Little Dragon (with Billy Goat) Live at the Echoplex: Live Review
[Originally published 1/9/2011]
What: Little Dragon (and Billy Goat)
Where: The Echoplex
When: January 8, 2011
Better than: Your average KCRW-endorsed Swedes
Little Dragon and Billy Goat managed to defy both the recession and the weather and blew our socks off in front of a packed house at The Echoplex. Good job that.
But before we get into this wonderful show - and it was pretty great - we need to talk about the fact that it was quite cold. Cold enough that scarves were abundant, most people wore hats, and for our part, we actually noticed the weather for a change. So what the hell was this guy thinking:
This guy works at the Echoplex. It turns out he's from Idaho, is a former Marine, served in Iraq and now when he isn't making sure things don't fall apart at Echoplex, helps prepare active soldiers for duty in Afghanistan. And just to make us feel that much wussier, wears shorts and a t shirt when it's 42 degrees. He was a really nice guy, no doubt about it, but we can't help but feel a bit embarrassed that while he talked to us blandly, as if it weren't cold, we shivered in our piled-upon-layers of not warm enough clothes and pretended not to be jealous.
But back to the show. It was packed. A line stretching down Glendale blvd of the sort normally reserved for Taco Zone greeted us when we arrived, and even that didn't do justice to the scene inside. People crammed against the stage 45 minutes before opener BIlly Goat started, just to stare at the projected graphic that served as a palate cleanser for their show. Due to the enormous crowd that beat us inside, here's half of what we were all staring at for nearly an hour:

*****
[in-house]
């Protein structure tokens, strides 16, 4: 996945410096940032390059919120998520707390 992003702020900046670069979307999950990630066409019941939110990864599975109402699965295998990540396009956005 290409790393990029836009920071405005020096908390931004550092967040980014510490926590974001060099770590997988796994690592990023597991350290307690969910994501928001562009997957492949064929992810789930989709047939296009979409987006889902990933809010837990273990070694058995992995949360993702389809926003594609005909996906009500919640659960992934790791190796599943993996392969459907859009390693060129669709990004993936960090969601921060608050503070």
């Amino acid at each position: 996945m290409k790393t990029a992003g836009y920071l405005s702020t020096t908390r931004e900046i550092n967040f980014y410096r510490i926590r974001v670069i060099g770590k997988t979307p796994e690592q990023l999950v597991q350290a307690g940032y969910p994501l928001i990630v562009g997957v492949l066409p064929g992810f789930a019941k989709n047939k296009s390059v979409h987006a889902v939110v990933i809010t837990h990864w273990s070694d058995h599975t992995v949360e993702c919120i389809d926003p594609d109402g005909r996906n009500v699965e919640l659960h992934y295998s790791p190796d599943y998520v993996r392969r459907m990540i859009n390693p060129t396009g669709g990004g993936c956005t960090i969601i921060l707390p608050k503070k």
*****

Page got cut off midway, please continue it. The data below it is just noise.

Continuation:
After several minutes futzing about with their A/V equipment, Billy Goat began a brilliant, and shockingly unassuming show at 9:15, almost right on schedule. If you haven't heard them, rectify that immediately. They play prog-ish instrumentals that occupy a space somewhere in between Air and Sigur Rós, the kind of music you don't so much listen to as simply feel. On first listen it seems better suited to documentary soundtracks or solo drunken benders, than to live performance, and that impression isn't changed by the fact that they do everything they can to submerge themselves behind their music. Clad in understated jeans and t shirts, they sat in front of their instruments, the three members facing each other rather than the audience, reduced, by the delightful animations projected onto the screen above them, to mere silhouettes.